For 2020, “still with a high degree of uncertainty,” GDP growth is expected to total 1.8%, the report said.
   The International Monetary Fund’s World Economic Outlook released in July also projected Brazil would experience stronger GDP growth in 2020 than in 2019, with a projected GDP growth of 0.8% for 2019 and 2.4% for 2020.
   Brazil also has the potential to boost its exports to the U.S. due to U.S. imports from China being on the decline from the U.S.-China trade war. It appears this trend already is happening, considering for the first 7 months of 2019, U.S. goods imports and exports with Brazil have both increased year-over-year, as illustrated in the chart below, which was built using U.S. Census Bureau data.


Headwinds for Brazil. A slowing Chinese economy and Argentina’s deepening financial crisis could put a wrench in Brazil’s economy, as well as Brazil’s high unemployment rate.
   “The Brazilian economy has indeed been boosted by stronger output in the construction and manufacturing sectors, but so far, the government of President Jair Bolsonaro has not succeeded in tackling the high unemployment rate (12%), while a slowing Chinese economy impacts directly on Brazil as a provider of various raw materials,” London-based research and consulting firm Drewry said in its Container Insight Weekly newsletter that was released on Sept. 30. “Brazil will also suffer from Argentina’s woes as its third third-largest trading partner, exporting mainly industrial goods.”
   Illustrating how important China and Argentina are on Brazil’s economy, WITS data shows that as of 2017, Brazil was getting 6.3% of its imports from Argentina and 8.1% of its exports were going to Argentina in terms of value, while Brazil was getting 18.1% of its imports from China and 21.8% of its exports were going to China in terms of value. Brazil was also getting 16.7% of its imports by value in 2017 from the U.S., while 12.5% of its exports by value were destined for the U.S.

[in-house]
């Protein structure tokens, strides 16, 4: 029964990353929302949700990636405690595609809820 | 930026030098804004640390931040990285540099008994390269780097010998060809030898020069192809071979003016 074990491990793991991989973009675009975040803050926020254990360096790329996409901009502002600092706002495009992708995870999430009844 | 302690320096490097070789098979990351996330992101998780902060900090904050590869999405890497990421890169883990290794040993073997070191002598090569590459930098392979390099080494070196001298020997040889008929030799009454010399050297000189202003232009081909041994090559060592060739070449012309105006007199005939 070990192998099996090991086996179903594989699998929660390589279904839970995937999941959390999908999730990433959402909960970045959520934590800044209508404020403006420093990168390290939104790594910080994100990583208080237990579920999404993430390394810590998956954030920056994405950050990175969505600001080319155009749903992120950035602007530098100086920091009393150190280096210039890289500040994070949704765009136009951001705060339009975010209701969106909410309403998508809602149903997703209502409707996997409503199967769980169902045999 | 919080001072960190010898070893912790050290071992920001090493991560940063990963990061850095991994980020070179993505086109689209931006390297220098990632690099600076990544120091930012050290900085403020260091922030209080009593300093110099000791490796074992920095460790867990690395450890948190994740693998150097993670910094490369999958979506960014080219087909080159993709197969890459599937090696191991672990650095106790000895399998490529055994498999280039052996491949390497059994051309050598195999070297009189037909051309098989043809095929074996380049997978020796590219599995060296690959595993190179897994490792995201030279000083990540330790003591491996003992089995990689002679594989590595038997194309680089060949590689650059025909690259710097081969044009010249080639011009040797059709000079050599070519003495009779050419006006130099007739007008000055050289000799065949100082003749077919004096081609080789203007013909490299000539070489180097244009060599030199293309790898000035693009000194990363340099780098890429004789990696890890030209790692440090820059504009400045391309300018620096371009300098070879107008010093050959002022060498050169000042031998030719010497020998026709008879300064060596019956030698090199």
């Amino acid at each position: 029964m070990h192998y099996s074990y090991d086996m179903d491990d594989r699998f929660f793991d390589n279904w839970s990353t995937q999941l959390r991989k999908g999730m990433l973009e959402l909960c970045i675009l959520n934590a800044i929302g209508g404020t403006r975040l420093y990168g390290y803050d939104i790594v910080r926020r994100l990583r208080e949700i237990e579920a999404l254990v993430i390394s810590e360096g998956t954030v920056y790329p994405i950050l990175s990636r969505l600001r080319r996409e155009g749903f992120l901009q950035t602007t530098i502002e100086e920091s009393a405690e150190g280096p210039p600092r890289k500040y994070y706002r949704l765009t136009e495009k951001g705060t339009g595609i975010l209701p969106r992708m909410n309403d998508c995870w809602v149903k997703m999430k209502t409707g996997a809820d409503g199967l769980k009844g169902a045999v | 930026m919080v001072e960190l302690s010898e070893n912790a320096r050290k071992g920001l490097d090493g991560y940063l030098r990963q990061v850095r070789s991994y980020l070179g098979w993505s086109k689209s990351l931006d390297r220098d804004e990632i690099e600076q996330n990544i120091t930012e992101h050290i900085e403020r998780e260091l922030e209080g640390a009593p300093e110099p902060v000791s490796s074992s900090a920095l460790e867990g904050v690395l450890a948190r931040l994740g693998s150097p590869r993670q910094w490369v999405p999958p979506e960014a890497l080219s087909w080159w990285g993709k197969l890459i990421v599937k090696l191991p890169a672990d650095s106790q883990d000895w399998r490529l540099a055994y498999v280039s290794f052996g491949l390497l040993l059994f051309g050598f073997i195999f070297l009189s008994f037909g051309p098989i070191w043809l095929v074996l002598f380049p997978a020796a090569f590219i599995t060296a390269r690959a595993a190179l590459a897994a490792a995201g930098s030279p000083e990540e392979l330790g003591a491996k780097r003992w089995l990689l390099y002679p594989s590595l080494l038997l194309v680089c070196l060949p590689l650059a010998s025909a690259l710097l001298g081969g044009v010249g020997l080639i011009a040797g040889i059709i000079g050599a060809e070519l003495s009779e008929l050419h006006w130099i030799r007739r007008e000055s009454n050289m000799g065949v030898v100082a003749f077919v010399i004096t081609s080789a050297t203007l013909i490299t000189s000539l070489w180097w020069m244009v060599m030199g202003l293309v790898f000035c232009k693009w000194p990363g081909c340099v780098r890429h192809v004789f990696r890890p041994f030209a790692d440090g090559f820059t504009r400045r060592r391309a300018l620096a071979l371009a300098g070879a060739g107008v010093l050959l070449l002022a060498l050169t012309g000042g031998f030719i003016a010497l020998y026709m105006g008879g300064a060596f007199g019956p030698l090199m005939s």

Brazil’s liner shipping presence. The chart below, built using data from BlueWater Reporting’s Port Dashboard app, shows the top five ports in Brazil that are called by the most ocean liner shipping services. Any services that strictly serve the East Coast South America region are not included in this chart.


   BlueWater’s Country-to-Country Transit Analysis by Service app, which allows users to see all container shipping services offered from one country to another, as well as the origin port, destination port, and transit times, shows the fastest liner shipping service offered from China to Brazil provides 27-day transits, while the fastest liner shipping service from Brazil to China provides 32-day transits.


   Looking at Brazil’s liner shipping ties to the U.S., its second largest trading partner, the fastest liner shipping service from the U.S. to Brazil provides 11-day transits, while the fastest liner shipping service from Brazil to the U.S. offers 8-day transits.


BlueWater Reporting’s insight: BlueWater Reporting expects Brazil’s economy and trade volumes to hold strong for the remainder of 2019 and most likely 2020, although headwinds could spur an economic downturn in Brazil, potentially starting as early as 2020.